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Posts Tagged ‘Frank Harmon’

Final Hockenberry Question in the Sustainability Lightning Round

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Hockenberry at Dwell on Design: What percent of this conversation about sustainability will be permanent vs. fad in 10 years?

Geoff Manaugh: We won’t need to talk about sustainability issues because they’ll be the norm. 89%.
Frank Harmon: We’re losing the battle, houses are treated like a box of cereal. 5%
Lorcan O’Herlihy: There’s a way to go. 50%.
Gwynne Pugh: There’s been a fundamental paradigm shift. 30-40%
Reed Kroloff: It depends on the people in the press, to change public opinion. 30%. It also depends on the government to create a tax incentive and energy costs have to keep rising so Americans keep paying attention. And, it depends on you.

That’s a good way to end this episode of Dwell on Design, and also, by starting to think about the next one: June 6,7 & 8, 2008 in…Los Angeles (woohoo!).

All our Dwell on Design coverage.

Coverage from Life Without Buildings, PrairieMod [Day 1] [Day 2], BLDG BLOG, Inhabitat [Day 1] [Day 2]

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North Carolina’s Prefab Edge

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Frank Harmon at Dwell on Design: Dwell likes to write about prefab homes and we have plenty of prefab homes in North Carolina. This is one of those North Carolina Dwell homes. Except we like to call it a trailer.

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Wrapping Up With Regionalism

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So they’ve mushed together the final speakers at Dwell on Design, making for a kind of “greatest hits” panel on regionalism. Michelle Kauffman is not here, but we do have Reed Kroloff, Gwynne Pugh, Lorcan O’Herlihy, Frank Harmon and Geoff Manaugh, whose BLDG BLOG gets major Hockenberry praise. (PS: The noise from the exhibition space surrounding the conference area just got deafening as we’re over time and it opened to the public at noon.)

After Frank Harmon’s fascinating slide show of his North Carolina projects, Reed Kroloff (former dean at Tulane) gives a report from New Orleans on the challenges of defining a new and appropriate regional architecture for the city. Look for the Sundance Channel show Architecture School that chronicles the school’s projects. Now for the Q&A.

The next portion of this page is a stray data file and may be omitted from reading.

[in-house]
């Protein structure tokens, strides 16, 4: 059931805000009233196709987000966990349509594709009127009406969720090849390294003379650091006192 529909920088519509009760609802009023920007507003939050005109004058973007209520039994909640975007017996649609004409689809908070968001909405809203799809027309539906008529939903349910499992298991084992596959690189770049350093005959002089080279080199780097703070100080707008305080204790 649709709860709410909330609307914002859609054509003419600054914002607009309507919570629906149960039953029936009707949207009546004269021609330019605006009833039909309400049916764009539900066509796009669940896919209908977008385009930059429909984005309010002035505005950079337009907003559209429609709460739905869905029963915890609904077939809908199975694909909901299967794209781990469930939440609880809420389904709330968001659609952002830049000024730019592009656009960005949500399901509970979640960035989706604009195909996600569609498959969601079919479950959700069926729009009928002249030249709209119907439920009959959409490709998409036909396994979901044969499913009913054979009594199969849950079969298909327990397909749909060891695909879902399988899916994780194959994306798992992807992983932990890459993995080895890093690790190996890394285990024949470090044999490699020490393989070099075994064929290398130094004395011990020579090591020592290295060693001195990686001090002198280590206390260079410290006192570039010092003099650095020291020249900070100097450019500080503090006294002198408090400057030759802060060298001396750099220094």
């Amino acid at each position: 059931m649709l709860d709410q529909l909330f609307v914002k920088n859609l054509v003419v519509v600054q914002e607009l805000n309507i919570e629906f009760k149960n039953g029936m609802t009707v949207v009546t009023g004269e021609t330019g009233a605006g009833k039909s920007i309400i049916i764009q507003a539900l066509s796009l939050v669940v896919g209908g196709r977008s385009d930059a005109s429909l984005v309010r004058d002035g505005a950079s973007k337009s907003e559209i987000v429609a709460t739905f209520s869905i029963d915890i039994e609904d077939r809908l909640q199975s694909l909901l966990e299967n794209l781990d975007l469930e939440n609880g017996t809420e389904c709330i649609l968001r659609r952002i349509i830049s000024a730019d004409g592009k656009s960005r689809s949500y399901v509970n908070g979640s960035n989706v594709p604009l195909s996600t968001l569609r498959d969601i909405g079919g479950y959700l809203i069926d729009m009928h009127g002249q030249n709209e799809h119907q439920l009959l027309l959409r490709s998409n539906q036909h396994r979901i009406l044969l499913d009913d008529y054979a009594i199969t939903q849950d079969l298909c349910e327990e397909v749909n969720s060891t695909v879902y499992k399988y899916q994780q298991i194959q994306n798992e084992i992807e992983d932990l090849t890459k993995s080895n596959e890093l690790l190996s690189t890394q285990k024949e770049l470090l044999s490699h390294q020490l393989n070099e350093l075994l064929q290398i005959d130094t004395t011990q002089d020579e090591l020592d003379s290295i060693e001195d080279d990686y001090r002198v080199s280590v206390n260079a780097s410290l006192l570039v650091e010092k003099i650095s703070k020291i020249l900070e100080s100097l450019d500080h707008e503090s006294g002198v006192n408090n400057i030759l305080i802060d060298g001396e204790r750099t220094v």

Hockenberry plugs BLDG BLOG again with a question tacked on the end but Manaugh kind of skirts it, saying he’s most interested in regionalism due to the fact that the weather’s changing–regionalism is essentially climate-appropriate architecture and it will need to adjust. He talks about a map of Europe published in the Guardian based on potential climate zones in 2071: London will have the weather of Lisbon. Now to LOH, who sees regionalism as connectivity to the area–and responsibility to take private outdoor spaces and make them public in the right way.

Then Hockenberry asks Pugh to guess which city has the highest foreclosure rate and he guesses Irvine (dude, Pugh, what do you have against Irvine?), but the answer is Las Vegas, making it the multi-faceted epitome of a non-sustainable community. LA planning director Gail Goldberg gets namechecked for her “city of villages” concepts for San Diego as a good example of a sustainable community.

There’s major blog love for BLDG BLOG again from Hockenberry but by now we think it’s pretty obvious he doesn’t read it. He asks Manaugh if he writes the blog to help people get information about how to transform their communities but Manaugh says that’s not really the intention, it’s more conceptual. Like, hello? BLDG BLOG? That’s one of them smart blogs.

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